July 11, 2012  Posted by at 12:23 pm LiveBlog, Updates Tagged with:  Comments Off on P4A: Accessing Digital Content LiveBlog
Jul 112012

Today we are liveblogging from the OR2012 conference at Lecture Theatre 5 (LT5), Appleton Tower, part of the University of Edinburgh. Find out more by looking at the full program.

If you are following the event online please add your comment to this post or use the #or2012 hashtag.

This is a liveblog so there may be typos, spelling issues and errors. Please do let us know if you spot a correction and we will be happy to update the post.

Topic: Panel Discussion Proposal: “Effective Strategies for Open Source Collaboration” Panel Proposal “Effective Strategies for Open Source Collaboration”
Speaker(s): Tom Cramer, Jon William Butcher Dunn, Valorie Hollister, Jonathan Markow

This is a panel session, so it’s a little bit different. We’ve asked all of our DuraSpace experts here about collaborations they have been engaged in and then turn to you for your experiences of collaboration – what works and what doesn’t.

So, starting with Tom. I’m going to talk about 3 different Open Source technologies we are involved in. First of these is Blacklight which is in use in many places. It’s a faceted search application – it’s Ruby-on-Rails on solr. Originally developed at UVa around 2007, 1st adopted external to UVa in 2009. It’s had multiple installations, 10+ committer institutions etc.

Hydra is a framework for creating digital asset management apps to supplement Fedora. Started in 2008 in Hull, Stanford and Virginia with FedoraCommons. It’s institutionally-driven And developer-led.

And the last item is IIIF: International Image Interoperability Framework – I’ll be talking more on this later – an initiative by major research libraries across the world – a cooperative definition of APIs to enable cross-repository image collections. It’s a standards not technology project.

Lessons learned…

DO: Work from a common vision; be productive, welcoming and fun; engineer face-time is essential; get great contributors – they lead to more great contributors too!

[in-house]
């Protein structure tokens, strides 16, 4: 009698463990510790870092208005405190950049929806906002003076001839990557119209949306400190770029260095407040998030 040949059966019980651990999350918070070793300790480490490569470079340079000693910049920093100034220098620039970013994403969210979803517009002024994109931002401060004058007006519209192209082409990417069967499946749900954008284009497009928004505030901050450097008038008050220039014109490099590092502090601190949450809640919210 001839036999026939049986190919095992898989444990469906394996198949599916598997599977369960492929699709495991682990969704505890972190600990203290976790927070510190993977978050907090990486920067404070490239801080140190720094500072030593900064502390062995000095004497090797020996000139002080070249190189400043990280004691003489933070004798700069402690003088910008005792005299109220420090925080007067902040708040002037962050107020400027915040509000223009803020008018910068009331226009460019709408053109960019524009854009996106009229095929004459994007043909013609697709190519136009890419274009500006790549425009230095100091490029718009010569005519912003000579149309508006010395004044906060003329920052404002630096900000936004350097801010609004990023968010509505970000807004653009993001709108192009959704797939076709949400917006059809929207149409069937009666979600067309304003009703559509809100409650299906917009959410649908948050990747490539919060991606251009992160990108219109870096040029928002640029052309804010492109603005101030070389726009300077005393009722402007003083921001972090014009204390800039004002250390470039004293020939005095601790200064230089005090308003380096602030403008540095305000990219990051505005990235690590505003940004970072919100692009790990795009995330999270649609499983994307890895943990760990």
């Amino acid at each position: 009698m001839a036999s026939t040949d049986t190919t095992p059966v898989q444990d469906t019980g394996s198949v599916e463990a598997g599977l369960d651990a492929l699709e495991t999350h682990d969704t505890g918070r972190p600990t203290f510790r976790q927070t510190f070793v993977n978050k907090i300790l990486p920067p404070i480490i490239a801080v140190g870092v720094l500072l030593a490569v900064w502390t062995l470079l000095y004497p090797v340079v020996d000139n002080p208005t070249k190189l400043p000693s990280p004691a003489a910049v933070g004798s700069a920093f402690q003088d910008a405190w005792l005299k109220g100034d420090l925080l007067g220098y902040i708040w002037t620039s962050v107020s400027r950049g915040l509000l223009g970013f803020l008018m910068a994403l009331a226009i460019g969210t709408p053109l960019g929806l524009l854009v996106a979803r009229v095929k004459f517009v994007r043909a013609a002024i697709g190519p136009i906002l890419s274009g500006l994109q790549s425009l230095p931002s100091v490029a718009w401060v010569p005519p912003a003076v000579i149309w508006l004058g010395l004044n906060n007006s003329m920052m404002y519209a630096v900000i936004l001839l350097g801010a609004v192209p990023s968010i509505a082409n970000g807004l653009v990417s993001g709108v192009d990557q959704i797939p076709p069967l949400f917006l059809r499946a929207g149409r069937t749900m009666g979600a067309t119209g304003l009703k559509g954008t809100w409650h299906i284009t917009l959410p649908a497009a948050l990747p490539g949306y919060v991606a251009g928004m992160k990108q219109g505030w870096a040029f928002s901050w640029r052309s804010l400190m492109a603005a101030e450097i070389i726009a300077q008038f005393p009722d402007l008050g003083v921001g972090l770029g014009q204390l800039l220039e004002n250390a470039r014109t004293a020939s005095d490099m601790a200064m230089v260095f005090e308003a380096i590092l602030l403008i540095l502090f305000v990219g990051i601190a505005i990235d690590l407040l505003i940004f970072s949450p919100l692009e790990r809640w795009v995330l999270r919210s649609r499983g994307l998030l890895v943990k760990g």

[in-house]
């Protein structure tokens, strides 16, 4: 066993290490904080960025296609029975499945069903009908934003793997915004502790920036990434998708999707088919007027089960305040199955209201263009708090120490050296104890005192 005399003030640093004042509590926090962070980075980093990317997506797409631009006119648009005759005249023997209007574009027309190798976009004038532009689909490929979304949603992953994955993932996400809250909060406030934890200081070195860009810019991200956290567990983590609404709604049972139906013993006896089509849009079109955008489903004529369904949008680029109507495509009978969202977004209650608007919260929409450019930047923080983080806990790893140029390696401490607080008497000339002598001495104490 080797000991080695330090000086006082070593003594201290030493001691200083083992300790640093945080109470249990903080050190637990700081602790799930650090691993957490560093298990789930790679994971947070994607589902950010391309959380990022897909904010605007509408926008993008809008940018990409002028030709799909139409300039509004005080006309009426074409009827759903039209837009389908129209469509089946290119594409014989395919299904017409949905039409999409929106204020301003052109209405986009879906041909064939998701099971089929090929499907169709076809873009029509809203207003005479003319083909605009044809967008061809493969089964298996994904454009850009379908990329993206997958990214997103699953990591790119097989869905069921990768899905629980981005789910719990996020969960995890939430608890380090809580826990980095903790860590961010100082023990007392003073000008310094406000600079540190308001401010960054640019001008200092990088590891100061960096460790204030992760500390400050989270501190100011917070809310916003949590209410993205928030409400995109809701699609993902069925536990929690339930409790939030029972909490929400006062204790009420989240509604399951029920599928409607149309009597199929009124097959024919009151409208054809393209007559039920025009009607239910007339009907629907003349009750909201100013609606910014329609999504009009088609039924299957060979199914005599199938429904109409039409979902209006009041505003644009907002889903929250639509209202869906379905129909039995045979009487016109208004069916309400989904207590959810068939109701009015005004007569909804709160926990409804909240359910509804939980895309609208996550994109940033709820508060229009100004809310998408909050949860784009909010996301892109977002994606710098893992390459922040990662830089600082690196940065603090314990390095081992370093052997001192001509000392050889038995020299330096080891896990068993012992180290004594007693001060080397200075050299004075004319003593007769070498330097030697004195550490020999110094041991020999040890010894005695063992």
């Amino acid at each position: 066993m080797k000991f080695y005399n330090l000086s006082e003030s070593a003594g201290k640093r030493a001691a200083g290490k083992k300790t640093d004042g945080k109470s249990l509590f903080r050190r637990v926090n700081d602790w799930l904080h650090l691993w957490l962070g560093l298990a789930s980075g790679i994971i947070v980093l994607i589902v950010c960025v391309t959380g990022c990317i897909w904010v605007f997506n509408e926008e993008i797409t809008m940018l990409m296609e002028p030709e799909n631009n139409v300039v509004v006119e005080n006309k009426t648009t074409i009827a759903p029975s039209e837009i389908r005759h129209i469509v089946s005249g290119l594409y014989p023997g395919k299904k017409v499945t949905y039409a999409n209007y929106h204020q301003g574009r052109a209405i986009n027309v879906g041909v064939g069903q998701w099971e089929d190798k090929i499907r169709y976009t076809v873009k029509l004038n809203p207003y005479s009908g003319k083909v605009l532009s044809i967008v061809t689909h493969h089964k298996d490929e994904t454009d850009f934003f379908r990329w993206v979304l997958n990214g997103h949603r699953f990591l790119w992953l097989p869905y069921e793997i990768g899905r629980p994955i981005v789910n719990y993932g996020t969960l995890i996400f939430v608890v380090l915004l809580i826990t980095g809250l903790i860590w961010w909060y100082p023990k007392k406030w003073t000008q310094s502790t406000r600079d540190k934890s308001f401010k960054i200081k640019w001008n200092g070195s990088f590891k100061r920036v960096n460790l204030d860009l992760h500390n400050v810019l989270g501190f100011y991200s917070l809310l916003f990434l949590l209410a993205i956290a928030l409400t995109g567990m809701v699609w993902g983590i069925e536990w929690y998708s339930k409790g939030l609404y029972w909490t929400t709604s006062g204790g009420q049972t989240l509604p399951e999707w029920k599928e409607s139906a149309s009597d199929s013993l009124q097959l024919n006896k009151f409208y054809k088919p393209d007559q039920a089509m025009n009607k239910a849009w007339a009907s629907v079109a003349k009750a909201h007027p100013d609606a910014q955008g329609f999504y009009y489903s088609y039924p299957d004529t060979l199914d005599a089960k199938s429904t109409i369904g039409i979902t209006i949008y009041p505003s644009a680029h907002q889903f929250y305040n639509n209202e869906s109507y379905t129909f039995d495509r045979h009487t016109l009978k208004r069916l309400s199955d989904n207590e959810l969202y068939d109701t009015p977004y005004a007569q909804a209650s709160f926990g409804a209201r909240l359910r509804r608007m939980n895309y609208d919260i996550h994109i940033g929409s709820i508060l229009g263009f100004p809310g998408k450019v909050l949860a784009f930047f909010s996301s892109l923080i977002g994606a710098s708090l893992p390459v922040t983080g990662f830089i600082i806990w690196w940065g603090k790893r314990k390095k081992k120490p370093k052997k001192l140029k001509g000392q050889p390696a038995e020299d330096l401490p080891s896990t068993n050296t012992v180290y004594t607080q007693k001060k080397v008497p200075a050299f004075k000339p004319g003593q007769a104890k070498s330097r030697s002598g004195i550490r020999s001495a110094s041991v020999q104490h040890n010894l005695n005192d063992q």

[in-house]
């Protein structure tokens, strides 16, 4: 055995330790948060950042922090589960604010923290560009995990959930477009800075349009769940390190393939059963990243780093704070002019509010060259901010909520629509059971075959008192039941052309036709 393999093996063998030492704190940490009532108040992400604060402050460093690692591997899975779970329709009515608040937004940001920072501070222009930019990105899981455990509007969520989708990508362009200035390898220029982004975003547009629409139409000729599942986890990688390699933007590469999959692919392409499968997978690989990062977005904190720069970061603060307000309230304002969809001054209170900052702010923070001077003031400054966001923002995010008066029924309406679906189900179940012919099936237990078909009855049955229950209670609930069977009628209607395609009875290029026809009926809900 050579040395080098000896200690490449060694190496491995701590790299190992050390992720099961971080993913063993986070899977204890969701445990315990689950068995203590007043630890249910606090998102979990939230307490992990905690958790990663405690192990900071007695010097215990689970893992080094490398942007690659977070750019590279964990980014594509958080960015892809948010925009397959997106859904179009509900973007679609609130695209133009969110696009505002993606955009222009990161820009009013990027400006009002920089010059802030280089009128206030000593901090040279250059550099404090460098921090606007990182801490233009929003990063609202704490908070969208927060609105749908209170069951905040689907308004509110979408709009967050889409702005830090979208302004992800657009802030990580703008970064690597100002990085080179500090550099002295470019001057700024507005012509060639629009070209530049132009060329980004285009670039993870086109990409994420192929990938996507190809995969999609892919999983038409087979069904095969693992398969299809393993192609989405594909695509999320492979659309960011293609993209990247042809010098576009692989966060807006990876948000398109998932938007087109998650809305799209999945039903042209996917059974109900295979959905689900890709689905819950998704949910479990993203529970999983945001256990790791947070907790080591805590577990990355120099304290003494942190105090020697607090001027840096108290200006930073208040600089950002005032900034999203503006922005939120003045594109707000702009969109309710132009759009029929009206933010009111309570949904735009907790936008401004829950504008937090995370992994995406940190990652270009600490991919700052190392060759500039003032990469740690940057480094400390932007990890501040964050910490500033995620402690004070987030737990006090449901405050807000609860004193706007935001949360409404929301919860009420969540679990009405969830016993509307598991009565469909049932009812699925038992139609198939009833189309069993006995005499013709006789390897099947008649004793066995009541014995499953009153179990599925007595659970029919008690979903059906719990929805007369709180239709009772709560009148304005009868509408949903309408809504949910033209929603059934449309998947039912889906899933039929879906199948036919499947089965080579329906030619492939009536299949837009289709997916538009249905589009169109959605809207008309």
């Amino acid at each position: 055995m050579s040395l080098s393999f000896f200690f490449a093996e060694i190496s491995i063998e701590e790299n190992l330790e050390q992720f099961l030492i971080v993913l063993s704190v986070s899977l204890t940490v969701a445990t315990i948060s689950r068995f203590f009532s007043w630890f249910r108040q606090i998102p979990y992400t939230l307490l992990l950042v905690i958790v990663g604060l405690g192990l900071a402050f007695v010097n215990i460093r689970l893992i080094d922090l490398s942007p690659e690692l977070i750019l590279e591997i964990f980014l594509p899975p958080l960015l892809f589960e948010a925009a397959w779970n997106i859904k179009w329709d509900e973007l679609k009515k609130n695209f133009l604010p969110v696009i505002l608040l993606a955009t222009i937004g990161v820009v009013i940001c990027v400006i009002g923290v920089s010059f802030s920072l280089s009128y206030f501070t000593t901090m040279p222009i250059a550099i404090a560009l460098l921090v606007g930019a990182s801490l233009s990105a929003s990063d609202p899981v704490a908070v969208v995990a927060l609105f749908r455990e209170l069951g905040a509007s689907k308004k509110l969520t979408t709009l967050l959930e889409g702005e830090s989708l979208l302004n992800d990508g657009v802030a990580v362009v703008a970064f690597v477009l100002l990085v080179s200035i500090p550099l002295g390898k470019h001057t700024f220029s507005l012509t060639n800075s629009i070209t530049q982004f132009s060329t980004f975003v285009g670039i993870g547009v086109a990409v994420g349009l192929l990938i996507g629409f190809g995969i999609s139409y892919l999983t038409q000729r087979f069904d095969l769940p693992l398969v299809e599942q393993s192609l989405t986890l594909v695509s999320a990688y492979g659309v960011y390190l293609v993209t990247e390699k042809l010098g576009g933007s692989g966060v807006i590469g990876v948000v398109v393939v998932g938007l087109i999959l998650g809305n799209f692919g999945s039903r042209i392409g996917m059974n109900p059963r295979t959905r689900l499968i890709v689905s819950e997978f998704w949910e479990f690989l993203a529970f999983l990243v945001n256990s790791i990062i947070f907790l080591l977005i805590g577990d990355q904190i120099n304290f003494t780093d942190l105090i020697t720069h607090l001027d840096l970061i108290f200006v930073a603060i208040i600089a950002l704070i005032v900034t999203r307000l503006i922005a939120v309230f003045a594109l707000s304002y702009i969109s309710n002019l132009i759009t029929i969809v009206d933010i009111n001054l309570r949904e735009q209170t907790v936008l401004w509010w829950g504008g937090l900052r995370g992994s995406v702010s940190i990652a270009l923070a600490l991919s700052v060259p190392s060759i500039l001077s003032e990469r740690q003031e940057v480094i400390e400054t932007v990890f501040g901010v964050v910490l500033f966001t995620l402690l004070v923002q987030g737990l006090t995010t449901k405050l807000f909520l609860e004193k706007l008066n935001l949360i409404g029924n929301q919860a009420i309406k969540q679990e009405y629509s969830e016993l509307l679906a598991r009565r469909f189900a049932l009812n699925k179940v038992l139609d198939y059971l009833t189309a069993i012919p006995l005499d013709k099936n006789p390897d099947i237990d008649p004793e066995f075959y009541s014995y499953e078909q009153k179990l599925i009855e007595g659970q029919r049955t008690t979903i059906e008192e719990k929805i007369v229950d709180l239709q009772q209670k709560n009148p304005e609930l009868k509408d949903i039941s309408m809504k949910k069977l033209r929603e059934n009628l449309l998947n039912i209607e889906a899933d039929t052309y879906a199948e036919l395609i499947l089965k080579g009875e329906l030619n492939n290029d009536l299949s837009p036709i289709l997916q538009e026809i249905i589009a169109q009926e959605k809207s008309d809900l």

DON’T: over-plan, over-govern; establish too many cross institution dependencies; get hooked on single sources of funding.

Now over to Jon. A few collaborations. First up Sakaibrary. Sakai is an eLearning/course management tool used by dozens of institutions. There was a collaborative project between Indiana University and University of Michigan Libraries to develop extensions to Sakai and facilitate use of library resources in teaching and learning. Top down initiative from university head librarians. Mellon funding 2006-2008 (http://sakaibrary.org).

The second project is Variations on Video. This one is a collaboration between Indiana University and Northwestern University Libraries – with additional partners for testing and feedback. This is a single cross institution team using AGILE Scrum approaches.

Lessons learned from these projects… Success factors: initial planning periods – shared values and vision being established – helped very much; good project leadership and relationships between leaders important; collaborative development model. Some challenges: Divergent timelines; electronic communication vs. face-to-face – very important to meet face to face; existing community culture; shifts in institutional priorities and sustainability.

Now over to Val, Director of Community Programs for DuraSpace. Part of my role is to encourage teams to collaborate and gain momentum within the DSpace community. We are keen to get more voices into the development process. We had DSpace Developer meeting on Monday and have made some initial tweaks, and continue to tweak, the programme. So what is the DSpace Community Advisory Team? Well we are a group of mostly repository managers/administrators. Developers wanted help/users wanted more input. Formed in Jan 2011, 5-7 active members. DCAT helps review/refine new feature requests – get new voices in there but also share advice, provide developer help. We had a real mission to assess feature requests, gauge interest, and enable discussion.

Some of the successes of DCAT. We have reviewed/gathered feedback on 15_ new feature requests – 3 were included in the last release. It really has broadened development discussion – developers and non-developers, inter/intra-institution. And it has been useful help/resource for developers – community survey by DCAT and provided recommendation on the survey. Feedback on feature implementation.

Challenges for us: no guarantee that a feature makes it in – despite everyone’s efforts features still might not make it in, because of resource limitations; continue to broaden discussion and broaden developer pool; DCAT could also be more helpful during the release process itself – to help with testing, working out bugs etc.

So the collaboration has been successful with discussion and features but continue to do better at this!

Now Jonathan is asking the panel: how important is governance in this process? How does decision making take place?

Tom: Different in different communities. And bottom up vs. top down makes a big difference. In bottom up it’s about developers working together, trusting each other, building the team but keeping code quality is challenging on a local and broader level for risk averse communities.